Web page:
The new scheme aims to provide affordable financing to Irish businesses impacted by Brexit with at least 40% of the fund being put aside for food and drinks businesses.
“In the context of Brexit, we also have particular concerns about the potential negative impact of regulatory divergence and trade border controls,” stated ABFI Director Patricia Callan, “Currently the drinks industry operates on an integrated all-island basis. For example, often malted barley might be produced in one jurisdiction and transported to another or beer might be produced in one jurisdiction and transported to another for bottling and canning. These supply chains apply to both agricultural raw materials and packaging but also to the transport of finished alcohol product in duty suspension. As such, it’s vital that seamless cross-border supply chains can be maintained.”
She also pointed out that as Geographic Protectors cover the whole of the island of Ireland, it would be important that Northern Ireland remains fully aligned with the EU in regard to regulatory issues.
ABFI again warned that the Public Health (Alcohol) Bill in its current form would make the drinks industry even more vulnerable during Brexit negotiations and in the aftermath.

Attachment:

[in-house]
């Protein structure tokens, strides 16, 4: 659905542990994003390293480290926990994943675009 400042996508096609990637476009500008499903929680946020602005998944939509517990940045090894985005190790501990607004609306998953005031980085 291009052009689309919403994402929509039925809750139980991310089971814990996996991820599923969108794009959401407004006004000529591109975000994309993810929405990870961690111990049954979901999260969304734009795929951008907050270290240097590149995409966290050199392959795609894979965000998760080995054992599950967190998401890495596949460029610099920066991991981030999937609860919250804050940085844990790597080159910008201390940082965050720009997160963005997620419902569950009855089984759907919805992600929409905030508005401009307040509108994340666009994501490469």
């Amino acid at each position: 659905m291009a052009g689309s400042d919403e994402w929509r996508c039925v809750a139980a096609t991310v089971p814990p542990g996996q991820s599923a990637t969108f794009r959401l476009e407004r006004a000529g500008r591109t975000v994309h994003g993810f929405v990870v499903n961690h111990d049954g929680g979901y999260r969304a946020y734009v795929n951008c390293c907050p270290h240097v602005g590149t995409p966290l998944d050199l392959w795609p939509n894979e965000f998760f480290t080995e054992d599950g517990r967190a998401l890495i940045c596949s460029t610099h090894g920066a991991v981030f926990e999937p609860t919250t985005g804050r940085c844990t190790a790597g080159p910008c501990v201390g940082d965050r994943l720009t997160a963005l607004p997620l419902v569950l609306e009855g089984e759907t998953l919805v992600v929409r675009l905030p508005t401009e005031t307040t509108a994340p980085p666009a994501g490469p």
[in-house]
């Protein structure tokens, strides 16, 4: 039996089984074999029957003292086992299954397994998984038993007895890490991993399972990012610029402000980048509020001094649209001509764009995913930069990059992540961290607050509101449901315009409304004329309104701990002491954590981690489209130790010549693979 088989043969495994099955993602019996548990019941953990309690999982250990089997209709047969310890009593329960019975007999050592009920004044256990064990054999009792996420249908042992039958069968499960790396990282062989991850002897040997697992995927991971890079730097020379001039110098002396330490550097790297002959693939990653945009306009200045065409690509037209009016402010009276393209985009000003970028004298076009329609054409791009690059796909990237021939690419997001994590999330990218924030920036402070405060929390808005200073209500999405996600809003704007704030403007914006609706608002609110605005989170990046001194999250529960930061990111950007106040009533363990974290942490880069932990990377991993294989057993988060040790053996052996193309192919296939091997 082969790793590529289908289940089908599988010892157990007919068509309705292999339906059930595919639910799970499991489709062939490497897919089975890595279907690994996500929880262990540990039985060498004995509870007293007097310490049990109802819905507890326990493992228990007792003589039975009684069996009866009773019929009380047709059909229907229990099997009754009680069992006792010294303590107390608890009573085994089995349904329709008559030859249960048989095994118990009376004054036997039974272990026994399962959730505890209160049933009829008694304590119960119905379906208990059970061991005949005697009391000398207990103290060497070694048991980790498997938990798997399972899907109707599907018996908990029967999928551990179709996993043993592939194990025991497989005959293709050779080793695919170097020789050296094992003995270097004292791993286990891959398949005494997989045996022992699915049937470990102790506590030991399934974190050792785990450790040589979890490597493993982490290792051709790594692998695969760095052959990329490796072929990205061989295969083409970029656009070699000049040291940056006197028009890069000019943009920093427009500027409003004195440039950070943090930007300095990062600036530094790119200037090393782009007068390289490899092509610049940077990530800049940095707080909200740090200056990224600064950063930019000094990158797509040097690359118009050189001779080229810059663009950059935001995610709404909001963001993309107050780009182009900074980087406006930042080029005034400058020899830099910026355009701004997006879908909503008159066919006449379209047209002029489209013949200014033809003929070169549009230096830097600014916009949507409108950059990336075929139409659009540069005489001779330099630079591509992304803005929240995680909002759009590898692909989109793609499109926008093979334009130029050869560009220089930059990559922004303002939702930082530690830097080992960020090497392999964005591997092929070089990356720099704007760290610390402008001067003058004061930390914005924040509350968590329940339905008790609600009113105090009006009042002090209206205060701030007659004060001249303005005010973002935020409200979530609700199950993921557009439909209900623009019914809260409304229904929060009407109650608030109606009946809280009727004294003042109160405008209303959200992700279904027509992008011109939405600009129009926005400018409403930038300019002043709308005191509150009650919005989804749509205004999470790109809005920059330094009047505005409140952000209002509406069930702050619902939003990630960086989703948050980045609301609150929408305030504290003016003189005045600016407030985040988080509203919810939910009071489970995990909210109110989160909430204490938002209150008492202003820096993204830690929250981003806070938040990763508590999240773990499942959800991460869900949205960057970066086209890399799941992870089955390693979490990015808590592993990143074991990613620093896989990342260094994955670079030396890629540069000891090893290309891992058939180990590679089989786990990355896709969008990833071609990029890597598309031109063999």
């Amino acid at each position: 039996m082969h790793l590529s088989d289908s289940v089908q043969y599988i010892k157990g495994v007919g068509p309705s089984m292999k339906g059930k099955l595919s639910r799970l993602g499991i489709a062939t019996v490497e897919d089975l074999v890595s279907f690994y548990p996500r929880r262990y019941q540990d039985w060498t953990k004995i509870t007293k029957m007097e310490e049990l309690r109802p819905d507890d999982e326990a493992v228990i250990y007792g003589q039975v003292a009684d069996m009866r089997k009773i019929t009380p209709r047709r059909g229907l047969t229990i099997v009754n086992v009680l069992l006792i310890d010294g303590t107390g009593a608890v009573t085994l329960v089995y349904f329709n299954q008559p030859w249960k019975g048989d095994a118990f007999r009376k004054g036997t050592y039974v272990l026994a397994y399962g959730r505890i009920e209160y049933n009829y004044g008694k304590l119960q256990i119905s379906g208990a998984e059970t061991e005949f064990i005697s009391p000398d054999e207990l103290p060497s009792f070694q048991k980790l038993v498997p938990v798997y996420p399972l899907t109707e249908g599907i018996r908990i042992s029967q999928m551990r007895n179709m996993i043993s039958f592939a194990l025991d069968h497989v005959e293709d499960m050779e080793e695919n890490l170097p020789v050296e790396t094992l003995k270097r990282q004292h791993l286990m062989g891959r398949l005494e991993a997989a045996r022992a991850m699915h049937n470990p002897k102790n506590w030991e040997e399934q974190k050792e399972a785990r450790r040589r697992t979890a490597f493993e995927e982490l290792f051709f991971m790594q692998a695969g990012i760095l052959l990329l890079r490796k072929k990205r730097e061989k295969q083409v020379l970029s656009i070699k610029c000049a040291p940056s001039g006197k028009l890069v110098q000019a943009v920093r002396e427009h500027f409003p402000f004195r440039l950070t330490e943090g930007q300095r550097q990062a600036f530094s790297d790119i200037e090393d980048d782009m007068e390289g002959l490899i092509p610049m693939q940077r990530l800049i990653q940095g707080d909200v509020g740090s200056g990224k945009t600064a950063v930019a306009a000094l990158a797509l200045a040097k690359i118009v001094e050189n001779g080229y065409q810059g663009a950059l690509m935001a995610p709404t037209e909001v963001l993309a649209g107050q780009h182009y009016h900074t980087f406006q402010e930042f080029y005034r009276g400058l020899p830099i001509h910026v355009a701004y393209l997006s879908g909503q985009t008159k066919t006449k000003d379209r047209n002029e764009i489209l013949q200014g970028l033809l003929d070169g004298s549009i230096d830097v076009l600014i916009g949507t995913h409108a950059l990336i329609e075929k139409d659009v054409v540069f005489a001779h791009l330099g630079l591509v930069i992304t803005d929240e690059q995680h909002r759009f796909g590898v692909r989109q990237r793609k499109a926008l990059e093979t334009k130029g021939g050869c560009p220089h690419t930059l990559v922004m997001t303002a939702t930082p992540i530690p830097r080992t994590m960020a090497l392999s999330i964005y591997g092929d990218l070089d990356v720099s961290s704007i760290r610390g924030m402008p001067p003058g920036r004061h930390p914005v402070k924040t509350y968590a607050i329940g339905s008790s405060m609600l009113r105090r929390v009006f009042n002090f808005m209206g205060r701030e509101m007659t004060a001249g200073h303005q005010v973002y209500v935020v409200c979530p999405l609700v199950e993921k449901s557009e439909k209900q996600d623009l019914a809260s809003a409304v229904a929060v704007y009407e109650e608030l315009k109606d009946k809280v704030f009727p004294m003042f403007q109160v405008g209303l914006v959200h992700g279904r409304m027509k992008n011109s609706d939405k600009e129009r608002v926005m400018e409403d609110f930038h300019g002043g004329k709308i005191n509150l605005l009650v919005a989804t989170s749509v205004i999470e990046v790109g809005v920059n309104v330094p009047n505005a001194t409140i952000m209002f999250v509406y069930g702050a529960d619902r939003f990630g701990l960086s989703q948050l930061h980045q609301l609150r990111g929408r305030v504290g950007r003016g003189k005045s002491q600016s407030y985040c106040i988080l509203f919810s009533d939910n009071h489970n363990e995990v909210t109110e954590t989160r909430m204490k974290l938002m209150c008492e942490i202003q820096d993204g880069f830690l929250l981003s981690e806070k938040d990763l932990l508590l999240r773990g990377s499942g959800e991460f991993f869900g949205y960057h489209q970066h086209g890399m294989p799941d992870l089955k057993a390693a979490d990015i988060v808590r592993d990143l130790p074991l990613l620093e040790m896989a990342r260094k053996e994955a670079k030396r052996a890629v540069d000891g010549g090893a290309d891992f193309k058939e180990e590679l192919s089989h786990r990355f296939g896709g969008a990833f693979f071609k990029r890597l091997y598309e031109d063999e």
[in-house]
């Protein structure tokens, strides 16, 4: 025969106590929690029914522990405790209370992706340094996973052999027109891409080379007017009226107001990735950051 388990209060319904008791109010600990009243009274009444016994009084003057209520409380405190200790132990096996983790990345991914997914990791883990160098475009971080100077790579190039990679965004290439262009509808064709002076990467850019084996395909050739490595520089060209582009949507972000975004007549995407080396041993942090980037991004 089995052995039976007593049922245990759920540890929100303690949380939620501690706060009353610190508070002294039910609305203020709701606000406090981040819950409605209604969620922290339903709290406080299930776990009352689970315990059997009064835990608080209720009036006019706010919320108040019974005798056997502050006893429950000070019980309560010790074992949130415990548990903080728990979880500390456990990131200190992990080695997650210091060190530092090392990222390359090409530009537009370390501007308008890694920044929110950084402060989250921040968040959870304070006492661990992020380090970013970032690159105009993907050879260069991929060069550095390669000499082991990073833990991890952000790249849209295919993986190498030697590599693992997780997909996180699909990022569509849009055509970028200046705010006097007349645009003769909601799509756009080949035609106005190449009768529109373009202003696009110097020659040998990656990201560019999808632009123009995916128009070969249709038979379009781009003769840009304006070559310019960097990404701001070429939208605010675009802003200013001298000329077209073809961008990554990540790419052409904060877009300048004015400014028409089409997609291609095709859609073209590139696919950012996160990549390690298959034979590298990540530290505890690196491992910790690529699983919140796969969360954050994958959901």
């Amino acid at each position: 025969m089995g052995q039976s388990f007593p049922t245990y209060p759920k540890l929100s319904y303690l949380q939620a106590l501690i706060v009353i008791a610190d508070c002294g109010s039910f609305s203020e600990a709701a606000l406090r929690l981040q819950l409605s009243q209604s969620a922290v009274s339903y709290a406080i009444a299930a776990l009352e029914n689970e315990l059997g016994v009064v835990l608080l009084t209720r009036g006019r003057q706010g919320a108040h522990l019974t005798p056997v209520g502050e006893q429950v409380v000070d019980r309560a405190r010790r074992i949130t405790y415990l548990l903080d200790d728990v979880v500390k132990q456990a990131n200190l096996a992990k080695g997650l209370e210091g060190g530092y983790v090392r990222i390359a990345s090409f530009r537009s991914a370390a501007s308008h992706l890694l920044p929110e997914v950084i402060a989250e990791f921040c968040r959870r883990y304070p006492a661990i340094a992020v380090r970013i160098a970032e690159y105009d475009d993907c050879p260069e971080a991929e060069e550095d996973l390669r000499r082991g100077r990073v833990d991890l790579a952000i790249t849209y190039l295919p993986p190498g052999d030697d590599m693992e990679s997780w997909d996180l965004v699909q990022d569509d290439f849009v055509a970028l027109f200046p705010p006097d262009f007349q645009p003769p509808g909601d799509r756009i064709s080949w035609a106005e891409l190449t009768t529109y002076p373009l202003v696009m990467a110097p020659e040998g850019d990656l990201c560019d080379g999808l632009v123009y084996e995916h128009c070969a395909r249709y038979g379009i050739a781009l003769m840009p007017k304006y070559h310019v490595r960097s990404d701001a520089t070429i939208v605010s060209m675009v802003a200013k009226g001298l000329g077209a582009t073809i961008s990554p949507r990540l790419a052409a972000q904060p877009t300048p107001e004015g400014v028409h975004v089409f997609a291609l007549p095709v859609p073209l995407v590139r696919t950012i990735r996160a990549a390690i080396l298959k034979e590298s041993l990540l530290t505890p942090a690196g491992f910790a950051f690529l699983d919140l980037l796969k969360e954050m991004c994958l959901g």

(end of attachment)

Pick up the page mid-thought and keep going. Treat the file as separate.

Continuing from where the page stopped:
“While on one hand the Government is looking to safeguard the drinks industry with measures like the Brexit Loan Scheme, on the other hand it is pushing through the Public Health (Alcohol) Bill which in its current form could undercut the effectiveness of any safeguarding measures being put in place.
“The industry is particularly concerned about the labelling and advertising proposals. The evidence shows that the labelling proposals will make it difficult to introduce new products to the Irish market and will put Ireland at a regulatory divergence from everywhere else in the EU.
“While the drinks industry supports the objectives of the Alcohol Bill – which are to tackle harmful drinking and underage drinking – any measure introduced should be rooted in evidence and should not unfairly impact an important Irish industry, especially as it deals with Brexit turmoil. We believe there is scope for reasonable amendments to the legislation and are calling on the Government to balance the bill.”